In my family, the women tend to do the heavy lifting while the men — well, the men are nice and fine and they love us for a time. Then at some point, it seems that they tire of their indeterminate role in our lives, so they wage a campaign of passive resistance, and then they leave.
I come from a family of women. Nature played its part (my mother is the youngest of four daughters and I am the youngest of three), but so did the tidal outflow of men in our lives. In time, my soon-to-be husband became an ex- husband, leaving me with — yes — a daughter to raise. And it is this daughter, Emily, now eighteen, who one day looked around at her family of women and declared us to be the Mighty Queens of Freeville.
Our realm, the village of Freeville (pop. 458), isn't much to look at. It's located on the northern fringes of Appalachia, in the rural and worn-out landscape of upstate New York. It's a town with one stop sign, anchored by a church, post office, elementary school, and gas station. There's a little diner called Toads, which seems to go in and out of business roughly on the same schedule as the floods that bedevil the creek that runs behind the village. (Toads and Fall Creek both seem to jump their banks on a regular basis.)
My family has called Freeville home for over two hundred years. We've tilled and cultivated the land, tended chickens and Holsteins, built houses and barns and backyard sheds. Most significantly, my family has made more family, and that's the main reason I continue to call this little place home. My mother, three aunts, two cousins, one of my sisters, three nieces, and a nephew all live in a tiny ten-house radius. My home offers one-stop shopping — family style. Though I've lived in New York City, London, Washington, D.C., and now Chicago, for me, all roads lead back to my hometown.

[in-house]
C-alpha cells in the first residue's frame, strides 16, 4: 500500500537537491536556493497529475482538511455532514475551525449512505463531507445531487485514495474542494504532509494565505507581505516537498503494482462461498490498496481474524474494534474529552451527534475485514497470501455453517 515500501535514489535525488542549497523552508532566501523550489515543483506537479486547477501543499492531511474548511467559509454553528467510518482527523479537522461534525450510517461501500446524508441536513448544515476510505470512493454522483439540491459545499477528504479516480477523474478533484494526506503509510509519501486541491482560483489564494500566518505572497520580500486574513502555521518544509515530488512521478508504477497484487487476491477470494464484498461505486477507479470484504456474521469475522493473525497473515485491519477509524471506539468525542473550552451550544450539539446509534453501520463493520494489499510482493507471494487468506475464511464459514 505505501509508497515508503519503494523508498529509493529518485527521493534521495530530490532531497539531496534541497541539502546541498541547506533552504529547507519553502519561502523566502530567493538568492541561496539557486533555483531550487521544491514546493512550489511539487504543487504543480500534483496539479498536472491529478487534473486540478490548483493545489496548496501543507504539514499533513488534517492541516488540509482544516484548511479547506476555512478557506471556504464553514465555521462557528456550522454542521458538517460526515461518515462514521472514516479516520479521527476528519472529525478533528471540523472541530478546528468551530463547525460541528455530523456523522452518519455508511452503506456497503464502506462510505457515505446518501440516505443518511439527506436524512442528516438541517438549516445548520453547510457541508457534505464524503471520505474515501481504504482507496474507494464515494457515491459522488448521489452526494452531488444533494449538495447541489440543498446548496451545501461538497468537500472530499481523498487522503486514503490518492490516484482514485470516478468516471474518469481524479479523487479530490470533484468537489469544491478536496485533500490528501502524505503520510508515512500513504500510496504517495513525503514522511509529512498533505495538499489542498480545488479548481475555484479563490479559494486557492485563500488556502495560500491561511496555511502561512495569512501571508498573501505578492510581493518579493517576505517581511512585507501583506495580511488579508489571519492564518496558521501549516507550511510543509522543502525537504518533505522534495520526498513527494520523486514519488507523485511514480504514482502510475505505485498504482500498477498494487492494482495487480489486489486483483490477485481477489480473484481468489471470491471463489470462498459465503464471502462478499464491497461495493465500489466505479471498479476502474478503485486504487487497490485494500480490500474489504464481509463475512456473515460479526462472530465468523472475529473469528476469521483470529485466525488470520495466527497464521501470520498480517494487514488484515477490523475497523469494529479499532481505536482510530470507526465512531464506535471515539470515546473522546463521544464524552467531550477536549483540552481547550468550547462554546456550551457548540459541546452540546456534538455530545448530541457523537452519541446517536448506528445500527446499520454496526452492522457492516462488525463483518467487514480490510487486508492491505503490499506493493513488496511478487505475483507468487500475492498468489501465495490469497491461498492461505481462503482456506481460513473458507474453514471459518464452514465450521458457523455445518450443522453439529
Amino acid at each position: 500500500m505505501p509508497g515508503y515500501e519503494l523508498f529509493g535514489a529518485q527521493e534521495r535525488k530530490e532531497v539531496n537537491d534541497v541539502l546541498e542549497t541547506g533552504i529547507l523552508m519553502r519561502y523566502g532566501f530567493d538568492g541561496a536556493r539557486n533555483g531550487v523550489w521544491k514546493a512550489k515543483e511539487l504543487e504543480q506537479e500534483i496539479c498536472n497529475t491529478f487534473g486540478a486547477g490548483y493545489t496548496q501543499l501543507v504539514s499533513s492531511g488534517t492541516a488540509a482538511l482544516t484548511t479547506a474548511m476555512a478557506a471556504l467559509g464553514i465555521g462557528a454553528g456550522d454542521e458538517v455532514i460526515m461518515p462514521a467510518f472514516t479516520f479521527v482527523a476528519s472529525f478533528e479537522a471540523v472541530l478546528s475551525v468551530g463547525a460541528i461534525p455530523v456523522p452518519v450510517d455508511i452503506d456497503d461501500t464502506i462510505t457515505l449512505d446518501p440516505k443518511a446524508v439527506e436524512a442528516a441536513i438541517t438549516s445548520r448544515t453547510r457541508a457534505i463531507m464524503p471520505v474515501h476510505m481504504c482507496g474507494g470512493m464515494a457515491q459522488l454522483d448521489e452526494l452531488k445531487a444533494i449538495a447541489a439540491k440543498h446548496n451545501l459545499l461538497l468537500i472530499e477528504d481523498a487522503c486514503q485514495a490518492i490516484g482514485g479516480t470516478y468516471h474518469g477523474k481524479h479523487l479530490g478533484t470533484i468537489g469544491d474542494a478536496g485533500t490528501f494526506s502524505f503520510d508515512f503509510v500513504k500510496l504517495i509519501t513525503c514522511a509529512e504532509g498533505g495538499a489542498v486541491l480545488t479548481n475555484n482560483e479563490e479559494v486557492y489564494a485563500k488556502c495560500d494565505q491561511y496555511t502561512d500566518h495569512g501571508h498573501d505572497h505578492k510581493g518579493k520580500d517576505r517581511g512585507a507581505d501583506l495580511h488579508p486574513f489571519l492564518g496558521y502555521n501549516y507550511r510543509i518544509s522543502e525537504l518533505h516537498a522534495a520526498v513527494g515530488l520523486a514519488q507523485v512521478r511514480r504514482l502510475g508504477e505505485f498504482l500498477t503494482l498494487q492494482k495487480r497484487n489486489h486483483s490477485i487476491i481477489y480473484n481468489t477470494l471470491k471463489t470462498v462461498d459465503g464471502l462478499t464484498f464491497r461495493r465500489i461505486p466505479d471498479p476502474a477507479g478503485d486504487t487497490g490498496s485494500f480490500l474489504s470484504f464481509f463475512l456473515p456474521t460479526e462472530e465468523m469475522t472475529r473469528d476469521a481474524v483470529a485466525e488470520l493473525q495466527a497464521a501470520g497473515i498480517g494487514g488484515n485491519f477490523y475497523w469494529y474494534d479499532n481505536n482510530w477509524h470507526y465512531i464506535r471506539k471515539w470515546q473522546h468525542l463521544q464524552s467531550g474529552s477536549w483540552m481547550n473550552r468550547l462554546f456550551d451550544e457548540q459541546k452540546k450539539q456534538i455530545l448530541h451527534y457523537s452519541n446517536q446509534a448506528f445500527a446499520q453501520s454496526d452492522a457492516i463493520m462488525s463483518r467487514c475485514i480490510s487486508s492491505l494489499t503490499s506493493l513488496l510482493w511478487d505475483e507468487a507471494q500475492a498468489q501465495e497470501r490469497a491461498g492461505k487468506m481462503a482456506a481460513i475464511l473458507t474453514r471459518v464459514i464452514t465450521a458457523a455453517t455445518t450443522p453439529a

My mother and two of my aunts raised their children alone. My two sisters, Rachel and Anne, were also single parents. When I got married, I deliberately tried to reverse the family's terrible marital track record, but failed. Afterward, I did what I do best — and what I've been doing off and on through my adulthood.
I went home.
The women of my family taught me what family is about. They helped me to pick up the pieces when my life fell apart, and we reassembled them together into something new. They celebrated my slow recovery, witnessed my daughter's growth and development, and championed my choices. The women in my life showed Emily and me in large and small ways that they would love us, no matter what. They abide.
From The Mighty Queens Of Freeville by Amy Dickinson. Copyright (c) 2009 Amy Dickinson. To be published Feb. 3, 2009, by Hyperion. Available wherever books are sold. All rights reserved.